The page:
The Logic of Truth is a synthetic study of Livi’s alethic logic in the light of the epistemology of St. Thomas Aquinas. Antonio Livi, a disciple of the French philosopher Étienne Gilson, has already received favorable reviews internationally from philosophers such as Francis Jacques, Evandro Agazzi, Ralph McInerny, Enrico Berti, Georges Cottier, Umberto Galeazzi, Dario Sacchi, Pier Paolo Ottonello, Maria Adelaide Raschini, Walter Redmond, Robert Trundle, Battista Mondin, Juan José Sanguineti, and Antonio Millán-Puelles.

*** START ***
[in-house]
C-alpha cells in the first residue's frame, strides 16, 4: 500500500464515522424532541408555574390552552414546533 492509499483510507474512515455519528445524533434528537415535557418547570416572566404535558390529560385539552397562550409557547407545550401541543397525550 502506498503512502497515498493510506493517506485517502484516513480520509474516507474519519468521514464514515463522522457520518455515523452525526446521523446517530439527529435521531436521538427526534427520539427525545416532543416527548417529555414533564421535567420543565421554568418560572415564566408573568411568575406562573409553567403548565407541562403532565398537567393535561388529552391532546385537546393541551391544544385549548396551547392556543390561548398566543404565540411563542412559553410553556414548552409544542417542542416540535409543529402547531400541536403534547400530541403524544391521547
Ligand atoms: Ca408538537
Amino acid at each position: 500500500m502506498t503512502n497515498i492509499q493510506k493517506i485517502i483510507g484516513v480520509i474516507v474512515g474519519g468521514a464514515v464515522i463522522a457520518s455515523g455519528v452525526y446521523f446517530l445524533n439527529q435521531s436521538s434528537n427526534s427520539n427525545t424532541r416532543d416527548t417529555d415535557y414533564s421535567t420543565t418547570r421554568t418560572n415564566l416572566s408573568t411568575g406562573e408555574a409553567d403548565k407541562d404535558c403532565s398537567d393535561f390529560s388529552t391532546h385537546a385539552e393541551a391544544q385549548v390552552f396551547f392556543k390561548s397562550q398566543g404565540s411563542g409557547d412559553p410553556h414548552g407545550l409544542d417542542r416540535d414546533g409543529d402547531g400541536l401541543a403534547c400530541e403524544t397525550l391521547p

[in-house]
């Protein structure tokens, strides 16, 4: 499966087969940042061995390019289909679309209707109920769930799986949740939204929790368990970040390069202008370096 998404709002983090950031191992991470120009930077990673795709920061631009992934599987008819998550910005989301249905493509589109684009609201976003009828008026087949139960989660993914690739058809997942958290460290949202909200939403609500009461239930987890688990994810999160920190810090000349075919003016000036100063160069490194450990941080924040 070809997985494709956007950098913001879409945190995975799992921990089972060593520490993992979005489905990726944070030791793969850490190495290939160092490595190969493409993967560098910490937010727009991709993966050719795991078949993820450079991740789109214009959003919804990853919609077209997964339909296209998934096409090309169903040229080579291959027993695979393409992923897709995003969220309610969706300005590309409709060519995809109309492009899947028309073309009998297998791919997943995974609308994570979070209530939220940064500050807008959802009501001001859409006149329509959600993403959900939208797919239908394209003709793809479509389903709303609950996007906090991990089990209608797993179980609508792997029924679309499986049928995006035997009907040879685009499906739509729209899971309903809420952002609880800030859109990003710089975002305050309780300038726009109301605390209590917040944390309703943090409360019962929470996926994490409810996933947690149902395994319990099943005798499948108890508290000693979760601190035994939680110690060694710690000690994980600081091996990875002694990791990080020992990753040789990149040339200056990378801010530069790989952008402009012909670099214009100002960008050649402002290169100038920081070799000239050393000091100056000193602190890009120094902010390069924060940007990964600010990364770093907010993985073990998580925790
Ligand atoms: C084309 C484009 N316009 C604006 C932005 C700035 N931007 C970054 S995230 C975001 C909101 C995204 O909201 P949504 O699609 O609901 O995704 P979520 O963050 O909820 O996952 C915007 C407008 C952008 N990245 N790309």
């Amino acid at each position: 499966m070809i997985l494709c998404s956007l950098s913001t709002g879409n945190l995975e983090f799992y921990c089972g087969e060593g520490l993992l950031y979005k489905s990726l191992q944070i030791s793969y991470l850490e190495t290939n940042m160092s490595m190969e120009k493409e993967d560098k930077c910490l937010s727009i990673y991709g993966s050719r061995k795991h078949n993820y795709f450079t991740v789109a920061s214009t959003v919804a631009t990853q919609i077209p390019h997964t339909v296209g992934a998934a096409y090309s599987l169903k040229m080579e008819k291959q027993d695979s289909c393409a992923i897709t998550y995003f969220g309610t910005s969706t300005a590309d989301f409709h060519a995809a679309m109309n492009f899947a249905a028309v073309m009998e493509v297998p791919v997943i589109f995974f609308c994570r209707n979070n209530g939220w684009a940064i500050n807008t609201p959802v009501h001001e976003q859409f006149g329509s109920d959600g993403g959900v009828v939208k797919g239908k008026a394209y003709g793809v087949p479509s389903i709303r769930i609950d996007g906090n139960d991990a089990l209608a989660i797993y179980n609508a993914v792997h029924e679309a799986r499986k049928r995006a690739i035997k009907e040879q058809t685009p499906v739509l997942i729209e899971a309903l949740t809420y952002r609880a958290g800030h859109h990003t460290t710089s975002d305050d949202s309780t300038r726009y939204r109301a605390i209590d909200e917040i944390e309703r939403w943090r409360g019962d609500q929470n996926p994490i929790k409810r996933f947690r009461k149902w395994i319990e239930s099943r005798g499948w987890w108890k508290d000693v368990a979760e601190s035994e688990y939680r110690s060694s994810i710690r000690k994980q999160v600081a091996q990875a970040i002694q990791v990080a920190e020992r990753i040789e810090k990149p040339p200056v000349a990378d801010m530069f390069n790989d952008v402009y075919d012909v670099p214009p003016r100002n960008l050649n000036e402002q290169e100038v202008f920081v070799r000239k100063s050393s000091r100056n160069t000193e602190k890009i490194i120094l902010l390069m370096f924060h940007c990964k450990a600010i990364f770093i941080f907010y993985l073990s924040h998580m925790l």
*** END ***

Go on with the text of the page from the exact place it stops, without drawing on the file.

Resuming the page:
Livi’s alethic logic, by revealing the natural and incontrovertible fundamental certainties intrinsic to human knowledge, shows that concepts and judgments originate in man’s direct grasp of reality. Thus, he demonstrates the validity of immediate realism as the sine qua non theory of cognition for all scientific, philosophical, theological, and everyday certainties. Livi achieves this by an original method composed mainly from elements of the Anglo-American school of analytic philosophy. The outcome is an effective unfolding of the incoherence of the epistemologies underlying Cartesian, Kantian and Hegelian philosophies and their offshoots, notably the anti-realist Kantian-Thomistic philosophy of Transcendental “Thomism”. The Logic of Truth by scrutinizing Livi’s alethic logic through the lens of St. Thomas’s theory of knowledge, exposes both the coherence of Livi’s theory of logical truth with St. Thomas’s metaphysical epistemology as well as the unsurpassed sophisticated complexity of the latter’s probing of man’s capacity for truth.